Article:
Linux (1)

A backup solution with restic, systemd, and backblaze

November 23, 2021Blog

Linux’s beauty lies in being coerced to learn a shitload of stuff to administrate your own system. I must admit I feel I’ve been dumbed down by all these years of blissful macOS usage. Last year I built myself a Linux desktop, and since then, I’ve been taking my digital sovereignty more seriously.

I still use cloud services for sure, but I don’t trust them anymore with my data. My Music library was absolutely crushed by Apple Music. Also, data is leaking everywhere, and what is supposed to be trusted shouldn’t be (I’m looking at you, Apple, and your dubious encryption claims.)

That said. Let’s talk about backups. Due to some rave reviews here and there on the internet, I decided to use restic as my backup solution. I want to back up my important files to a USB-connected disk and regularly upload them to an object-storage service for an easy and cheap off-site solution. I just needed a way to automatize its use.

First, a little bit of background:

  • All my computer’s disks are encrypted and decrypted at boot.
  • My USB disk is also encrypted and decrypted at boot.
  • The USB disk is not auto-mounted by systemd when the disk is first accessed, like this:

/dev/mapper/backup_crypt /backup ext4 defaults,noauto,user,x-systemd.automount,x-systemd.requires=systemd-cryptsetup@backup_crypt.service 0 2

To back up, I initially wrote a script that was run through some cronjobs, but it had the awful tendency to crash. I suspect the mix of systemd automount and restic wasn’t successful, but I did not investigate in that direction.

Instead, I searched for a way to have systemd manage this fun zoo. That way, the unit could depend on the disk being mounted and ensure that the /backup mount would be already available before the backup process. Plus, having a learning opportunity always makes things more fun for me. Instead of going through the analytical route, I went through the learning one.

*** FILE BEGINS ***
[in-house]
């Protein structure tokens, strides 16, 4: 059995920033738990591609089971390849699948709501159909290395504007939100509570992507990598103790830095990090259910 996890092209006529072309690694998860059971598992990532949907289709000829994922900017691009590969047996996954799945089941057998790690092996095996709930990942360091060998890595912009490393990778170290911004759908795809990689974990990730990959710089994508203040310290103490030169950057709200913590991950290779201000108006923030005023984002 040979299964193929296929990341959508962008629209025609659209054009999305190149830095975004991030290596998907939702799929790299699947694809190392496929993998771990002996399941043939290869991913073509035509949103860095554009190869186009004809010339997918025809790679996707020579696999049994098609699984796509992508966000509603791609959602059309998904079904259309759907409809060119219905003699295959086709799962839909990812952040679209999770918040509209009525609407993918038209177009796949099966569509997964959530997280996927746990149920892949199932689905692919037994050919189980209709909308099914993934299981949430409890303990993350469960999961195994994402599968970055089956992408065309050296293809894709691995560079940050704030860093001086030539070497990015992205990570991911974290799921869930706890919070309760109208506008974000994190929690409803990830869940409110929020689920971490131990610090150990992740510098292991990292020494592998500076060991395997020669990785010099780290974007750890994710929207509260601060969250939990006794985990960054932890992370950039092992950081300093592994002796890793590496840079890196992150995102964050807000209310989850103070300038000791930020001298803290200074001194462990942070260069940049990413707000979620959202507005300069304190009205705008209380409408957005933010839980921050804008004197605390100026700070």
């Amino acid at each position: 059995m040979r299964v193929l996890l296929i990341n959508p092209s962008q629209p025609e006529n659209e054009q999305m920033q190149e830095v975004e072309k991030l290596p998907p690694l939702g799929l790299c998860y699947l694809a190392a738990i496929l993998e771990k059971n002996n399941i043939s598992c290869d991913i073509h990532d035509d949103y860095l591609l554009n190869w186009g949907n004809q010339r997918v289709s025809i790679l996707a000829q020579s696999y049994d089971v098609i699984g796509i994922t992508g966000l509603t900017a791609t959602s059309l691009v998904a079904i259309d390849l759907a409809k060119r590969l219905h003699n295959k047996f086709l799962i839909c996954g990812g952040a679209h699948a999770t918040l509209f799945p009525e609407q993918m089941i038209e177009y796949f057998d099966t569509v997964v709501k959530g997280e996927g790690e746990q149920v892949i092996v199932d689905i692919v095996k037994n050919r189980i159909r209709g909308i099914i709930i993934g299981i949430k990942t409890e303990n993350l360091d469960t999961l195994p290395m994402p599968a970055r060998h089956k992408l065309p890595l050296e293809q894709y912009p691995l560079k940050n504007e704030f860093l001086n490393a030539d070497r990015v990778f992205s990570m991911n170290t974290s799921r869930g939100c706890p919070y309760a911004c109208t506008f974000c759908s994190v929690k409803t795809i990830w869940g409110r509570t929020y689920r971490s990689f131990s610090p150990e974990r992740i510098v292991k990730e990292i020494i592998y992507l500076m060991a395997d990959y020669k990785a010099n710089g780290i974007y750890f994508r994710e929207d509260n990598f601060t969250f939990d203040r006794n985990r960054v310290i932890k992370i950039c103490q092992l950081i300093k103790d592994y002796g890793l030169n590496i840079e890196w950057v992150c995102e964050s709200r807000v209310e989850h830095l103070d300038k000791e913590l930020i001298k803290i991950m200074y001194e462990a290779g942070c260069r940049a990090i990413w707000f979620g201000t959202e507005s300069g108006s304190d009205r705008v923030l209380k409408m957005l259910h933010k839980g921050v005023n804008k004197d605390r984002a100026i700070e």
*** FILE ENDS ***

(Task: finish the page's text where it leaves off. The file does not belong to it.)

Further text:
As always when it comes to system administration, the Arch Wiki delivers. Systemd offers a Timers primitive that can replace crons. It works a bit differently, and it’s interesting.


set -e -o pipefail



if [ -z $BACKUP ]
    >&2 echo "Please define backup name through the BACKUP environment variable."
    exit 1


source /etc/backup/${BACKUP}.env

if [ ! -f "${BACKUP_ENV}" ]
    >&2 echo "[$BACKUP] ${BACKUP_ENV} does not exist. Exiting."
    exit 1

if [ ! -f "${BACKUP_FILES}" ]
    >&2 echo "[$BACKUP] ${BACKUP_FILES} does not exist. Exiting."
    exit 1

    BACKUP_OPTS="--iexclude-file $BACKUP_IEXCLUDE ${OPTS}"

    restic init &
    wait $!

# Remove locks in case other stale processes kept them in
restic unlock &
wait $!

# Do the actual backup
restic backup \
    --exclude-caches \
    --files-from $BACKUP_FILES &
wait $!

# Removing old snapshots
restic forget \
    --verbose \
    --prune \
    --keep-daily $BACKUP_RETENTION_DAYS \
    --keep-weekly $BACKUP_RETENTION_WEEKS \
    --keep-monthly $BACKUP_RETENTION_MONTHS \
    --keep-yearly $BACKUP_RETENTION_YEARS &
wait $!

# Verifying data integrity
restic check --read-data &
wait $!

>&2 echo "[$BACKUP] Backup done"

The above script is executed like that: name. It looks for different files allowing to configure restic execution (environment variables, etc.). Once it has found everything, it runs the backup and data verification process.

Now, it is needed to create a template unit file for systemd:

Description=Backup with Restic (%i)
# Do not run in case another backup is already running
# This service requires the backup disk to be mounted

ExecStart=/etc/backup/ %i

Description=Backup Nas Configuration

# Run everyday at 2:15am
OnCalendar=*-*-* 2:15:00
# My assumption: This should allow the job to start later if it wasn't started due to a conflict


Now we run:

systemctl daemon-reload
systemctl enable backup@nas-config.timer
systemctl start backup@nas-config.timer

And voila! It’s ready. Now we can repeat the same solution for sending backup to an off-site location. Also, the good thing is, it is possible to have execution logs with journalctl -f -u backup@nas-config.timer